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concluded then that Frank had been stolen from the Kiowas and that white people had stolen him before he learned to talk. Nothing seemed to shake their belief that he was an Indian. They urged him to go to their camp. Frank asked me to go with him and I believe he would have gone had I consented.
While we were at supper the Indians were sitting on piles of bedding which the cook had thrown from the chuck wagon. One of the boys said, "Those damned Indians will put lice on our beds." The cook heard this and, angry at having extra company, said, "I'll get the fireshovel and get them off." The young Indian of course understood, and at a word from him they moved and sat on the grass nearby. Early next morning the Indian who supposed himself to be F'rank's brother, came and for an hour or more tried to persuade him to come and live with them. Frank asked me again to go along, and finally refused, when he saw I couldn't be persuaded. Looking back I can see we might both have been benefited by staying.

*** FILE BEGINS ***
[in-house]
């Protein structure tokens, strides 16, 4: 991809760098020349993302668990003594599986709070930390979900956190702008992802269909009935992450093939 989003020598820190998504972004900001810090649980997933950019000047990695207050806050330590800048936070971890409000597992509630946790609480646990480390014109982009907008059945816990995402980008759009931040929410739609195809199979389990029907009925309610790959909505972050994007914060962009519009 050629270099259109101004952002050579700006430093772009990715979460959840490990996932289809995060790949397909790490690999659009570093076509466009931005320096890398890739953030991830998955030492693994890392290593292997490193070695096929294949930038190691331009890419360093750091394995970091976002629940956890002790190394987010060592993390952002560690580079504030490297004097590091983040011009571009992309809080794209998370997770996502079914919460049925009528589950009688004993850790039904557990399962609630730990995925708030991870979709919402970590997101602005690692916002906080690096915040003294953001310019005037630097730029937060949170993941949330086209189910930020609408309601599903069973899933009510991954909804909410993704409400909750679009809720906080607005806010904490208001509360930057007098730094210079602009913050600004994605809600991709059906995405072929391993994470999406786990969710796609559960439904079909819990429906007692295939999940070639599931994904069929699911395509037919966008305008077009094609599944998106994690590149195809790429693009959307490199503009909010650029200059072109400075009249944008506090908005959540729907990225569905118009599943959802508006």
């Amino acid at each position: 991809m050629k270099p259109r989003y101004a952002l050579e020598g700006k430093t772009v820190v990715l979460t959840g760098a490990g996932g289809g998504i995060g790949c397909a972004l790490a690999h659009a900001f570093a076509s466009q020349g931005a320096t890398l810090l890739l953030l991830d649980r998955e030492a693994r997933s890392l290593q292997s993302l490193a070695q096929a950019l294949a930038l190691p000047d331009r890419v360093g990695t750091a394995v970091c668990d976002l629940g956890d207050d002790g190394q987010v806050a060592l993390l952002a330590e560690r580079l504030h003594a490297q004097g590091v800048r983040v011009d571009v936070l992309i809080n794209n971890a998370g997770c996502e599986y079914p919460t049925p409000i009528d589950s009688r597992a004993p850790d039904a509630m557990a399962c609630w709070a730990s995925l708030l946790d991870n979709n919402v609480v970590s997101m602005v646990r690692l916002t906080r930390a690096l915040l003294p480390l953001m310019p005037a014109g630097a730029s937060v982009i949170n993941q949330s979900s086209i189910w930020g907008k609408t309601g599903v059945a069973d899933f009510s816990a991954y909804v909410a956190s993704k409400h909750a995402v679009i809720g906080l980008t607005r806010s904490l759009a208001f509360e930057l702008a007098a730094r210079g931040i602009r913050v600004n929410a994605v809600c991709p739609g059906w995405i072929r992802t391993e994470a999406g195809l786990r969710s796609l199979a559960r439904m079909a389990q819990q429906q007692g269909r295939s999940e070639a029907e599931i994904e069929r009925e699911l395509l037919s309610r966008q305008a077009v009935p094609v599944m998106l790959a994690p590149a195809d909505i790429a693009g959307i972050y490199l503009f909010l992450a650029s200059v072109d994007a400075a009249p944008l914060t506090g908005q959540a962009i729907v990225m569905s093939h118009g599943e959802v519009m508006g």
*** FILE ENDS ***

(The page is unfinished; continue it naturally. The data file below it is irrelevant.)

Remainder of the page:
We reached Dodge City, Kansas, about six weeks after leaving Wichita Falls. There the boss bought provisions and after crossing the Arkansas River threw the cattle out on the tableland and camped for the night. One incident broke into the regular trail life between this place and Buffalo which it might be well to relate. A Kansas jayhawker had been in the habit of exacting toll from the herds crossing his land at Shawnee Creek. The boss, riding ahead, found out that he asked a cent apiece for the cattle, and decided to put one over on the gentleman. At noon the boss came back to us with instructions to get the cattle across as quickly as possible and not tell the Kansas man how many head we carried. To say about twenty-five hundred if he pressed us. The next morning the boss wrote a check for twenty-five dollars and proceeded at once to Buffalo, where he wired Bob Shadley, the owner, not to honor the check.